The term small cap stock is used to categorize common stocks issued by companies that are considered "small" as measured by their total market capitalization. There is a great deal of investor interest in these securities, because they offer some noteworthy advantages.
For example, these stocks can provide investors with growth opportunities that are beyond those of large cap stocks; research studies indicate the return on investment for small cap stocks is oftentimes greater than their larger counterparts.
The total market capitalization of a company is defined as the current market price of a stock times the number of shares outstanding. For example, if Company ABC is selling for $30 per share, and there are 30 million shares outstanding, then the market capitalization of Company ABC is $30 x 30 million shares, or $900 million.
Asking ten different investors will likely yield ten different answers as to the exact definition of a small cap stock. The consensus seems to be a total market capitalization of less than $2 billion. Smaller companies with a market cap below $300 million are sometimes referred to as mini or micro-cap stocks. These stocks are too small for this category and best place in the riskier group of Penny Stocks. So our working definition of small cap is a company with market valuation between $300 million and $2 billion.
There are some very real advantages that small cap stocks can offer investors that large companies cannot match. Generally, large market capitalization companies, also referred to as blue chip stocks, offer the investor a strong and stable outlook. They are well-established companies that are cautious both operationally and strategically. These attributes make it difficult for large companies to grow rapidly.
Small cap companies tend to be much more aggressive than their larger counterparts. They eagerly seek out new market opportunities, and are interested in rapid growth. This is usually easier for them to accomplish because they may be offering a product or service unlike those existing in the current marketplace. In return, this allows small cap companies to grow more rapidly than larger companies, and these benefits flow to their investors.
One of the disadvantages of a small cap stock has to do with dividends. Investors looking for a steady stream of income from dividend payments may want to look elsewhere. Many small cap stocks do not offer dividends to investors; instead they use their excess earnings to fuel their rapid growth.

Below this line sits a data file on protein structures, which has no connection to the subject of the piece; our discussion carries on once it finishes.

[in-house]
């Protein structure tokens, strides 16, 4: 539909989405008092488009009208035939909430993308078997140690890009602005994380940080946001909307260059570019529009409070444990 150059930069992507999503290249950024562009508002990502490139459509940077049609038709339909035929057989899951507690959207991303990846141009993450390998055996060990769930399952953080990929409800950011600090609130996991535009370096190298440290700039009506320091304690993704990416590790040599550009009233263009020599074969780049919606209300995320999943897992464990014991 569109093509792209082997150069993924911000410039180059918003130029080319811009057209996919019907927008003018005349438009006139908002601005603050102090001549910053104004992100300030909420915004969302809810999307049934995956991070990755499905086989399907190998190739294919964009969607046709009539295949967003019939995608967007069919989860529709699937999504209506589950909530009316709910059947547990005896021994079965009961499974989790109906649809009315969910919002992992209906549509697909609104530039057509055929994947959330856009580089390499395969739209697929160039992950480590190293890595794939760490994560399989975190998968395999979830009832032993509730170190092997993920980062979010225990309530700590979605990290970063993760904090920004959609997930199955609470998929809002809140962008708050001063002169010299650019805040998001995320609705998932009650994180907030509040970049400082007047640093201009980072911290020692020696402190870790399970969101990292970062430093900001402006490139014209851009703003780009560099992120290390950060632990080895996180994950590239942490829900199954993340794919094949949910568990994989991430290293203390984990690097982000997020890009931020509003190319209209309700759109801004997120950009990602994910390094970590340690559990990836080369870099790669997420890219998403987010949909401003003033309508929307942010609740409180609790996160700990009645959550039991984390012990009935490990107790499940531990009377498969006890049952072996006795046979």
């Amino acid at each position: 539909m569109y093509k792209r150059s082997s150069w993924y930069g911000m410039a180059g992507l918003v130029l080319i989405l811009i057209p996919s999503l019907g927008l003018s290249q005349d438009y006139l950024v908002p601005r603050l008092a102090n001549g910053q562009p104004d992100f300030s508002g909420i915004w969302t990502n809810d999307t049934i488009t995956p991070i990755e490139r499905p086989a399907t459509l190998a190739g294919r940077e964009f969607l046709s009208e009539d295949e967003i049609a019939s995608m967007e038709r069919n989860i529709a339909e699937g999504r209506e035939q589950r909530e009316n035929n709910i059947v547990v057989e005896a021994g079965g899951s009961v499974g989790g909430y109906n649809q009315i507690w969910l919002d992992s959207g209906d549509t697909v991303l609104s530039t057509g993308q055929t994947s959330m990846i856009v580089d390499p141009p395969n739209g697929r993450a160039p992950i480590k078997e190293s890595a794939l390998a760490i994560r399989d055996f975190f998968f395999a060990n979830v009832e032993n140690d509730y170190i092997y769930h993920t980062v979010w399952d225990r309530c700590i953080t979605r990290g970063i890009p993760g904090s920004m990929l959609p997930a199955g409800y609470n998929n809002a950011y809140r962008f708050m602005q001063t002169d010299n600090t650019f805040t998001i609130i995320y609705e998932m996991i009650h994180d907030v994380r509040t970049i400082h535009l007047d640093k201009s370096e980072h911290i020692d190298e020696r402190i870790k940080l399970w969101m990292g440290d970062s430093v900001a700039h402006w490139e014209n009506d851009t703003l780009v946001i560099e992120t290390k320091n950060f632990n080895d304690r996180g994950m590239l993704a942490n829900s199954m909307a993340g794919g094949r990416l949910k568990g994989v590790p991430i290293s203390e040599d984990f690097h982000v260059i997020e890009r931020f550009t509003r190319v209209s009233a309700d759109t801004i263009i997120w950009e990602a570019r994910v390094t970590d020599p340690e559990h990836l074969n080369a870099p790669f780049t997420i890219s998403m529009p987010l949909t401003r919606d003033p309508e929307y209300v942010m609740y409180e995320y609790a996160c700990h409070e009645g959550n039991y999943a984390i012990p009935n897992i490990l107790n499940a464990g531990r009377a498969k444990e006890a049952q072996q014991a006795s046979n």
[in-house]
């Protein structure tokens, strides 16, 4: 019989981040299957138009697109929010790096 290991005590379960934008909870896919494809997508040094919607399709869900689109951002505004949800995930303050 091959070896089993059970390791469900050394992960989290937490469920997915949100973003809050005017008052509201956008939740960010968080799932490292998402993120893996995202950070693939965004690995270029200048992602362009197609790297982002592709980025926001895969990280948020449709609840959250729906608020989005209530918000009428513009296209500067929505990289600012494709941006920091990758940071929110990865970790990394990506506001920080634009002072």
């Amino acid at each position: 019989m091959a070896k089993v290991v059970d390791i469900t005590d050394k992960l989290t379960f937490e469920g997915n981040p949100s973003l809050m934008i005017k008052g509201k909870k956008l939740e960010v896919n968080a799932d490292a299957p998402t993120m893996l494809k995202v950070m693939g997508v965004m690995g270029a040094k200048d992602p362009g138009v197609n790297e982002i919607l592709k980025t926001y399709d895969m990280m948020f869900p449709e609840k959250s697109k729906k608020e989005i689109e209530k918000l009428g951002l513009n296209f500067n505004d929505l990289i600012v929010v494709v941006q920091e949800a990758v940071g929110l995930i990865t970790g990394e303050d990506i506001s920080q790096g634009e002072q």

Unfortunately, the aggressive growth goals of these companies don't always materialize. The same market expectations that will drive the price of a small cap's stock upwards, will also drive it right back down. This makes their stock prices much more volatile relative to larger companies. If the investor has the risk tolerance for price volatility and the lack of dividends, then they can be often rewarded with higher returns from this class of stock.
Many investors are intrigued with the prospects of higher returns promised by small cap stocks. The theories of greater returns are not just anecdotal in nature, but backed by a study conducted in 1981.
In his work, The Relationship Between Return and Market Value of Common Stock, Rolf Banz discovered empirical evidence that smaller companies consistently realized greater overall returns for their shareholders than their larger counterparts. Specifically, Banz found by examining several decades' worth of stock information there was an inverse relationship between the size of the company and the stock's total return to shareholders.
Smaller companies are simply more focused on gaining market share than larger companies. In fact, some large companies have difficulty finding suitable investment opportunities, and return a larger proportion of earnings back to shareholders in the form of stock dividends. On the other hand, small cap companies will often take their earnings and reinvest the money right back into their business.
Small companies are often much leaner organizations, being thriftier with the money they have at their disposal. While many larger companies may be flying their executives around the country in private jets and helicopters, this would be an unusual expense for a small cap company.
To put this small cap theory to test, we've decided to pull some information from Morningstar to compare the three and five year returns on large, medium and small cap stocks. As of September 2008, the below table contains total returns for each of these types of mutual funds:
|Stock Fund||3 Year Return||5 Year Return|
The above table demonstrates the five-year historical returns for small cap stocks are greater than that of large-cap stocks. In fact, large cap stocks have lower rates of return than those of either mid or small cap stocks in all possible comparisons. In the shorter-term view (3 Year Return), we do see indications that large cap stocks are starting to outpace the growth of smaller companies. This fact could be attributed to the downturn in the economy, which might prompt some investors to switch back to safer investments (larger companies).
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